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Preparing for the super changes

Tighter superannuation rules will apply from 1 July 2017 as part of the super reforms announced in last year’s Federal Budget.

The new rules include the introduction of a $1.6 million super balance cap for after-tax contributions; a maximum of up to $25,000 for concessional contributions; and the removal of the current “bring-forward” rule allowing $540,000 of contributions in one year.

Although the new rules will come into effect from 1 July 2017, individuals can take advantage of the current rules to top up their nest egg.

Individuals under 65 who wish to make a large contribution, in particular, those with inheritances or who have recently sold a property or other large asset can make the most of this last-chance opportunity to contribute up to $540,000 until 30 June.

From 1 July 2017, individuals will only be able to bring forward up to three year’s worth of after-tax contributions, i.e $300,000 over three years.

The bring forward rule can not be accessed by those aged between 65 and 74 who meet the work test, however, they can still make annual after-tax contributions.

Those with balances in excess of the $1.6 million cap will need to review their super before 30 June to continue to make after-tax contributions. Furthermore, individuals with a balance close to $1.6 million will only be able to bring forward the annual cap amount for the number of years that would take your balance to $1.6 million.

Posted on 8 February '17 by , under Super.

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Self-managed super funds (SMSF) aren’t just about financial investment

Individuals may be looking to opt for an SMSF because these provide entire control over where the money is invested. While this sounds enticing, the downside is that they involve a lot more time and effort as all investment is managed by the members/trustees.

Firstly, SMSFs require a lot of on-going investment of time:

  • Aside from the initial set-up, members need to continually research potential investments.
  • It is important to create and follow an investment strategy that will help manage the SMSF – but this will need to be updated regularly depending on the performance of the SMSF.
  • The accounting, record keeping and arranging of audits throughout the year and every year also need to be conducted up to par.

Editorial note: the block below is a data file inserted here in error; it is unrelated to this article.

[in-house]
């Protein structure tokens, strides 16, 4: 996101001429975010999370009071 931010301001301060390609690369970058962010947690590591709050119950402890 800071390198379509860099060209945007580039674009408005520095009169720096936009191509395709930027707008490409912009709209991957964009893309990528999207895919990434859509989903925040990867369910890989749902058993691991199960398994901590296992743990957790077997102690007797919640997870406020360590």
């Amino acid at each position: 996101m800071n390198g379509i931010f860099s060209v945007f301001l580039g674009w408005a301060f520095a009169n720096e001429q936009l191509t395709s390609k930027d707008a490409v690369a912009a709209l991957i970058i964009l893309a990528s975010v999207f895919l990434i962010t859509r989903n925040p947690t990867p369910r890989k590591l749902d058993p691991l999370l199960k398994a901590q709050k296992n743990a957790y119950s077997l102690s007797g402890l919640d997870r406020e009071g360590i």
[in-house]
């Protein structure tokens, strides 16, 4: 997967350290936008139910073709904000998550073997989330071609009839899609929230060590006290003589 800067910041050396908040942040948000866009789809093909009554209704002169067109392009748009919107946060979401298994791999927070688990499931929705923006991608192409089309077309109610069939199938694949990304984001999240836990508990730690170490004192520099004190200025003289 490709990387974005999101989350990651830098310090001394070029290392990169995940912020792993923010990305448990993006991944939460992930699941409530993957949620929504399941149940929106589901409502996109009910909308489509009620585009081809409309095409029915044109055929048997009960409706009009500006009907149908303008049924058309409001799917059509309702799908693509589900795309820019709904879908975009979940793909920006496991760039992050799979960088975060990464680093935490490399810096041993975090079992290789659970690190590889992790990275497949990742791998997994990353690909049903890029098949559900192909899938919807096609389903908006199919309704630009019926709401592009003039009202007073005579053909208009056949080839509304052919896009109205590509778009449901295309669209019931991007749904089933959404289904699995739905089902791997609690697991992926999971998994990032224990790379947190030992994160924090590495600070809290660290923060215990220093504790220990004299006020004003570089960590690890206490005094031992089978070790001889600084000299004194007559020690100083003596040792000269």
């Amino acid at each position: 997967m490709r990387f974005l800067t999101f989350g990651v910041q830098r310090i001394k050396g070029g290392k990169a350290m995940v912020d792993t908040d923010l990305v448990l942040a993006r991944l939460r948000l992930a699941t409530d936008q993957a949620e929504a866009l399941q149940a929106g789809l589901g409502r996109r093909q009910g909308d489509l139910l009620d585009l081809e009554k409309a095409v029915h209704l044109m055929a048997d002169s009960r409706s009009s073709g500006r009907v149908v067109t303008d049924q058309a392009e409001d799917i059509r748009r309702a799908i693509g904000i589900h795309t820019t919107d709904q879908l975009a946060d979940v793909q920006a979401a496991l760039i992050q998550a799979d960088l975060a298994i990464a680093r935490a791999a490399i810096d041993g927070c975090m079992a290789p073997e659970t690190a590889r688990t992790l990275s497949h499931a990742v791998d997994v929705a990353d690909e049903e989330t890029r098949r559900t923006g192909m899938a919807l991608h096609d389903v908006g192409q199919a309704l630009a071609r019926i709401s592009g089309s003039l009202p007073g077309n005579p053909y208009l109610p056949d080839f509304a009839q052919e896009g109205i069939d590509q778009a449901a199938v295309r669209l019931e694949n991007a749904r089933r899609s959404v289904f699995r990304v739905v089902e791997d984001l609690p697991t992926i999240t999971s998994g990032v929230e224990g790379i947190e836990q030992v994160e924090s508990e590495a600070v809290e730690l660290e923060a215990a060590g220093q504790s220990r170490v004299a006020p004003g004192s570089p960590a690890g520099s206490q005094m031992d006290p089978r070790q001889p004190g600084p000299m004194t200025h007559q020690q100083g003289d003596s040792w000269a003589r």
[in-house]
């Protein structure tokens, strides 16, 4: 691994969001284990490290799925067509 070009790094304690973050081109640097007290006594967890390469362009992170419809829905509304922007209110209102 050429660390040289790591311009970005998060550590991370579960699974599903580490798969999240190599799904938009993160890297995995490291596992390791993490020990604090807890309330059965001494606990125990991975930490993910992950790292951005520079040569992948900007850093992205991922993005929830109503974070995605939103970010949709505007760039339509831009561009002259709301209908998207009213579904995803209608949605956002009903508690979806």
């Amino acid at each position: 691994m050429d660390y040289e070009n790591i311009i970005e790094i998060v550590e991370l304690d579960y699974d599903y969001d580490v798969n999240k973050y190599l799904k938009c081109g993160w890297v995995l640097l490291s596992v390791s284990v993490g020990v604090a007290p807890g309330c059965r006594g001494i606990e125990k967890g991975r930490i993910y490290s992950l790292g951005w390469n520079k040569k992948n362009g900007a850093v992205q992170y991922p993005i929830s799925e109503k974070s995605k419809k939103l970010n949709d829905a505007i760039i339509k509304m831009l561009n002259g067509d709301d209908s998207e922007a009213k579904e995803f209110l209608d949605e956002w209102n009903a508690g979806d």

Data shows that SMSF trustees spend an average of 8 hours per month managing their SMSFs. This adds up to more than 100 hours per year and demonstrates that compared to other superannuation methods, is a lot more time occupying.

Secondly, there are set-up and maintenance costs of SMSFs such as tax advice, financial advice, legal advice and hiring an accredited auditor. These costs are difficult to avoid if you want the best out of your SMSF. A statistical review has shown that on average, the operating cost of an SMSF is $6,152. This data is inclusive of deductible and non-deductible expenses such as auditor fee, management and administration expenses etc., but not inclusive of costs such as investment and insurance expenses.

Thirdly, investing in SMSF requires financial and legal knowledge and skill. Trustees should understand the investment market so that they can build and manage a diversified portfolio. Further, when creating an investment strategy, it is important to assess the risk and plan ahead for retirement, which can be difficult if one is not equipped with the necessary knowledge. In terms of legal knowledge, complying with tax, super and other relevant regulations requires a basic level of understanding at the very least. Finally, insurance for fund members also needs to be organised which can be difficult without additional knowledge.
Although SMSFs have the advantage of autonomy when it comes to investing, this comes at a price. Members/trustees need to invest time and money into managing the fund and on top of this, are required to have some financial and legal knowledge to successfully manage the fund.

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